"Questions and Answers"

Programs for this blog post

Summer Global Internship

Authored By:

Cape Town Centre

"Questions and Answers"

Authored by Lily Daniel

I have kind of a crazy job right now. Crazy good not crazy stressful or crazy boring like some of my jobs have been. I’ll tell you why.

At home, I’m about to start my senior year at UC Berkeley where my major is called Society and Environment and I am minoring in Food Systems. My main scholastic focuses are on sustainable agriculture and ethical and efficient food systems with a specific interest in indigenous land management practices, plant-based and alternative proteins, and alternative food networks. Back at home, I’ve worked/interned at basically any organization that has to do with food from a plant-based lamb startup to a food waste recovery nonprofit. So naturally, when I was offered an internship for this summer at the South African Urban Food and Farming Trust in Cape Town, I was ecstatic.


But back to what I’ve actually been up to every day. I think it’s important to preface this with the fact that I have a deep fear of falling into social media marketing or any advertisement-related sector of environmental/food system work as I am not trained to be a chemist or biologist but don’t want to spend my day on a computer or phone either. Fortunately, my work at the SAUFF Trust has been molded to my desires, skills, and time and I have had the privilege of simply chatting with incredible people working in food systems every day. Essentially, our organization is planning and preparing for a conference that will start in less than a week, and besides other responsibilities like creating QR codes, updating the website, and yes… an occasional social media post, I have had the privilege of interviewing many of the conference speakers, presenters, and participants. This means that after sometimes a ridiculously long email chain with them, I get to ask them a series of questions (which at this point often includes my own personal questions) and they sit there and tell me about the amazing work they do. I have learned an immense amount from these interviews, and they’ve helped me hone in on what I care about and what fields I can work in. It’s been solidifying and inspiring to speak to founders of highly successful companies, speakers, political figures, professors, and entrepreneurs and it’s really helped me hone in on what kind of roles I can take on.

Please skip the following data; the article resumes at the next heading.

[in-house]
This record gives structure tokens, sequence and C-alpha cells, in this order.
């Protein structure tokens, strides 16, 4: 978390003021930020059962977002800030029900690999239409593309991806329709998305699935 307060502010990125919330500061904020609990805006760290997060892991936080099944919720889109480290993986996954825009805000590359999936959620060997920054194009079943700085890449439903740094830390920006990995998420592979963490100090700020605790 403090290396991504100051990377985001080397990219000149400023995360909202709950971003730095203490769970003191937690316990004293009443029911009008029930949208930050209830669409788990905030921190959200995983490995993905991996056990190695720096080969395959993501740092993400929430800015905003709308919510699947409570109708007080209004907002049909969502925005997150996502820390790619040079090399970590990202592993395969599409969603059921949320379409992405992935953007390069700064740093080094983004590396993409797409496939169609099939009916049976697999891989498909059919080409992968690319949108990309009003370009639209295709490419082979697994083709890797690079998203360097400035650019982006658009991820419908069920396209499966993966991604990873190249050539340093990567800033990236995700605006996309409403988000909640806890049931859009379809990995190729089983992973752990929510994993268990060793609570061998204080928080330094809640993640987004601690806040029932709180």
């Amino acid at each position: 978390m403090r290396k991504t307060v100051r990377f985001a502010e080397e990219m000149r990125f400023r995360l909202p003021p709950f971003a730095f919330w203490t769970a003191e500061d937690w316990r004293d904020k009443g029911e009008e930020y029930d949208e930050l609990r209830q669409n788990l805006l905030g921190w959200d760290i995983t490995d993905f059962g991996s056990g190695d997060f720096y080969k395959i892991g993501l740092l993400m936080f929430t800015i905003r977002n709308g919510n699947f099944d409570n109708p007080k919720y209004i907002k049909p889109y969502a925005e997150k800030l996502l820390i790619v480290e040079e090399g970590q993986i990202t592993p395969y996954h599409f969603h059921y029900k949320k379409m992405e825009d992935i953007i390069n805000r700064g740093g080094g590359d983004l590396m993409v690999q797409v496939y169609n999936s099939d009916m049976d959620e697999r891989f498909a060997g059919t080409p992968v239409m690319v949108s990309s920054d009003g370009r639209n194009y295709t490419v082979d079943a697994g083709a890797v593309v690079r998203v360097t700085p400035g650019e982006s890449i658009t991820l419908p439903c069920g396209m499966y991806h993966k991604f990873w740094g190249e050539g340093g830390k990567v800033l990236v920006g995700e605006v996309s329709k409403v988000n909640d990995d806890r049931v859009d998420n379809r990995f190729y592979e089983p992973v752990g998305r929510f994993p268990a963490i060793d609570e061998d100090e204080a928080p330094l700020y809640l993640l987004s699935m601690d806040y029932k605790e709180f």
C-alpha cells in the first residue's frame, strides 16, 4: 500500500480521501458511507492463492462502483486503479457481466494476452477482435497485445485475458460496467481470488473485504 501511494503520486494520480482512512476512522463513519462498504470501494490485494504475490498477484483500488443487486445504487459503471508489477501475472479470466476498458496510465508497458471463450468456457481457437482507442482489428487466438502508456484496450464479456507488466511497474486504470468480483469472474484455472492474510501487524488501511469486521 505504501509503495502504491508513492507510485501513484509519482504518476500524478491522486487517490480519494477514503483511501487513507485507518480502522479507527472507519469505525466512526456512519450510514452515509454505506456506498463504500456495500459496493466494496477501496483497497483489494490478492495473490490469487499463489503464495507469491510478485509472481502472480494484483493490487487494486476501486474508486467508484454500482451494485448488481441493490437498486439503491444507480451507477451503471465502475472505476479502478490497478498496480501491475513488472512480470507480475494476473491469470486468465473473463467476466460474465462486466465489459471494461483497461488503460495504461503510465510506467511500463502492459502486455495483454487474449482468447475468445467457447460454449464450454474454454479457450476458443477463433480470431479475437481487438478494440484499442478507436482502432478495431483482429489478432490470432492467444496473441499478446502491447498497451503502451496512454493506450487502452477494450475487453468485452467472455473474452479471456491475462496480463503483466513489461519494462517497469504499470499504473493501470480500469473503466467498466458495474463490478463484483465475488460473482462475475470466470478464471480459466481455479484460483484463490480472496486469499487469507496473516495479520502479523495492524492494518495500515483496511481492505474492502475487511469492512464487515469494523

One woman I spoke to explained how the permits that informal fruit traders/sellers are issued are quite outdated and restrict their business and ability to provide for their families. The permits only section out small areas which is detrimental for a fruit seller that must lay out all of their produce. She told me that their success often comes from aesthetically organizing their products for customers and by legally preventing them from taking up more space, the South African government has limited their ability to succeed. She is the Executive Director of the South African Informal Traders Alliance and is truly an honor to speak to.


Another individual I spoke with explained how when she moved to a more affluent suburb of Cape Town, her home was immediately robbed and when she sought out a community in her new area, she didn’t find one. In order to fill this void and connect her neighbourhood, she founded an urban farm that later created the greatly successful Oranjezicht City Farm Market (which I go to every weekend and is an incredible place if you’re into food). Her story of creating community from food was inspiring and honestly, she has my dream job.


These are just two of the stories I’ve heard recently, but they’re important ones to share. My summer and my work at the SAUFF Trust has not only been incredibly educational and formative but has also solidified my sentiment that if my work after college has to do with food, I’ll probably be ok.